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Government assistance payments reach unprecedented levels

(National review)

Democrats are poised to take the share of Americans receiving government assistance to unprecedented levels.

The $ 3.5 trillion in reconciliation legislation currently under consideration by the White House and Congress would transform economic relations between American citizens and the government. This is conventional wisdom. Even the New York Times calls it a “vast expansion of the social safety net”. Although they are not mistaken, they miss the forest for the trees. The dependence of individuals in the United States on government transfers has already tended to increase, and sometimes even suddenly, over the past two decades. The legislation would therefore not amount so much to a revolution as to the codification of one which is already well underway.

The graph above shows government transfers per capita as a share of median personal income between 1974 and 2021. As you can see, until the 21st century, this measure of individual dependence on economic support from the government has fluctuated within a range of about 10-15%. . When Congress passed the Biparty Welfare Reform Act of 1996 in response to public support to limit the scope of federal financial assistance, per capita government transfers represented 14.3% of median personal income. After the adoption of the social protection reform, it then followed a downward trend (as expected) reaching a low of 12.7% in 2000. After 2000, however, it recovered before declining. ‘Accelerate following the 2008 financial crisis. Although this growth partially reversed during the recovery, partial is the key word here. And it was from this new plateau (or something approaching a plateau) that he leapt further, reaching the 29% he reached in 2020 – more than double what he was. in 1996, when Congress and a Democratic White House enacted legislation to do essentially the opposite of what is being proposed now.

As the graph shows, if enacted, the legislation would likely result in an America in which per capita government transfers represent 23% of its median personal income. Calculating the 2021 estimate assumes that median personal income increases in 2021 by the 6% that the OECD now estimates U.S. GDP will increase this year. It also assumes that transfers in 2021 would return to pre-COVID 2019 levels in the absence of the legislation; if they would have increased even without the legislation, then the estimate shown for 2021 would be too low. The graph assumes the law will be passed. The effect on the estimated 2021 transfer contributions, as shown in the graph, is calculated by removing about $ 619 billion in non-transfer spending for things like immigrant resettlement and the “weatherization” of the program. reconciliation of 3.5 trillion dollars. It also assumes that the $ 2.9 trillion in transfers are implemented consistently over five years, the timeframe now expected for many provisions of the law. Certainly, the likelihood that the bill will pass at the end of the year, if at all, means that its effect on transfers in 2021 will be much less than what I have shown. My estimate for 2021 is intended to illustrate the magnitude of the proposal. As you can see, the estimated 23% of median personal income in transfers per capita would exceed – during an economic period expansion – the peak reached at the height of the Great Recession in 2010.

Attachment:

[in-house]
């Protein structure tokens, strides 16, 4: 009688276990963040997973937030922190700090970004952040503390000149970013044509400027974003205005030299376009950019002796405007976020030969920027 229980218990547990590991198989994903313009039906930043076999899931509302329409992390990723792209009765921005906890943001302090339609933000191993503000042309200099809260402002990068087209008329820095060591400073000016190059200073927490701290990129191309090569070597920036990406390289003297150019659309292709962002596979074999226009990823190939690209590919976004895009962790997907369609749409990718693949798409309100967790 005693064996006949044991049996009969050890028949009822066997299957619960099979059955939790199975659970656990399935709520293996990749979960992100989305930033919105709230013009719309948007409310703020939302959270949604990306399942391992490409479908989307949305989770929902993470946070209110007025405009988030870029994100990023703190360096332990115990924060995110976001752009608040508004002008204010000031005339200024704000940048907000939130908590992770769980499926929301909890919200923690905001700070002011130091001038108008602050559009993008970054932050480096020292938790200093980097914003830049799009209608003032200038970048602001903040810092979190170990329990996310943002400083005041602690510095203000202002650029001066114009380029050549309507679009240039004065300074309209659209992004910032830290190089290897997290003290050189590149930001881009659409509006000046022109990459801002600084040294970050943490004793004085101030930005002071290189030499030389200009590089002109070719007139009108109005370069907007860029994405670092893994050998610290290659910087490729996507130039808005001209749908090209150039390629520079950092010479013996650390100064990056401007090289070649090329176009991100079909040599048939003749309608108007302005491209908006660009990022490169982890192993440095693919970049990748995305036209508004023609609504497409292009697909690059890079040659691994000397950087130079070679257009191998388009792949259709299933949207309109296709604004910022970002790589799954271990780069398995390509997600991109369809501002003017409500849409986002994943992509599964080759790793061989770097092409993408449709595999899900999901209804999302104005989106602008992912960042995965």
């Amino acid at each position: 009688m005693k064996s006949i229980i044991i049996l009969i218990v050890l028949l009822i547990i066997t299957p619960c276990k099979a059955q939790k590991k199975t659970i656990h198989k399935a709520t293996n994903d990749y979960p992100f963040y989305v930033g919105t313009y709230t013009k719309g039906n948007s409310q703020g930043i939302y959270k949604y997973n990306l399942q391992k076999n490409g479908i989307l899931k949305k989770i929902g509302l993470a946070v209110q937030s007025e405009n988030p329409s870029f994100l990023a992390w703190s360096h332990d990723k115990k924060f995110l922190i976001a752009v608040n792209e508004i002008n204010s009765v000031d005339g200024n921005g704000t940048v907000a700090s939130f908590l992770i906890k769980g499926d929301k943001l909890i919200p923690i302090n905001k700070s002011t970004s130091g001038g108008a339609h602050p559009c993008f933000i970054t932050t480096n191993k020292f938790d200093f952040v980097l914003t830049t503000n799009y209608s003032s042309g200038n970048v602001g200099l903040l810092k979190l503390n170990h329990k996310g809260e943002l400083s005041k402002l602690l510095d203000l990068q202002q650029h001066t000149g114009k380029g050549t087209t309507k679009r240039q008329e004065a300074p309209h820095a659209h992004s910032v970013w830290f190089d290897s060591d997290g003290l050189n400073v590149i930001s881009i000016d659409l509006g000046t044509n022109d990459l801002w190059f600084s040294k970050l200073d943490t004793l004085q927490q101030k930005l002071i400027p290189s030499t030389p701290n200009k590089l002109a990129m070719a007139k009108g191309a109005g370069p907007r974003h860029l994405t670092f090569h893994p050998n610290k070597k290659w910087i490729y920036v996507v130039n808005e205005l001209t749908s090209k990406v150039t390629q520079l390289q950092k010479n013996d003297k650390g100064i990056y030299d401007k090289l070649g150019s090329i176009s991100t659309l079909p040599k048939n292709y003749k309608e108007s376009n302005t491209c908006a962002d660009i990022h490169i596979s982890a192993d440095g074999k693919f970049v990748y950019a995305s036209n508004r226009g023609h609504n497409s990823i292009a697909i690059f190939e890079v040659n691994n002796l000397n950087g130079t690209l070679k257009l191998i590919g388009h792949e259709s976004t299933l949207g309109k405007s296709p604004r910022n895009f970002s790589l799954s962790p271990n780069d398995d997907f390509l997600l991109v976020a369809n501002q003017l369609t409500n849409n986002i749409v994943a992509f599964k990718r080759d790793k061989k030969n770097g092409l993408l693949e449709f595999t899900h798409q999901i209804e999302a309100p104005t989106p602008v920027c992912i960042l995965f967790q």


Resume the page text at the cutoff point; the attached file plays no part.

For many of those pushing for this legislation, an increase in federal transfers of this historic size is the gist: it would represent a big step forward (to borrow a phrase) in their efforts to transform the economic relationship between the US government and the United States. citizens. Their critics will agree that this is certainly a jump. But they would say the jump is over a cliff. If the legislation is passed, the United States will indeed be very close to becoming something akin to a European social democracy, a momentous change that deserves more discussion than an acceleration of the legislative process under the auspices of the European Union. recovery after a pandemic would deliver.

Joseph W. Sullivan served on the White House Council of Economic Advisers as a special advisor to the president, as well as an economist, from 2017 to 2019.

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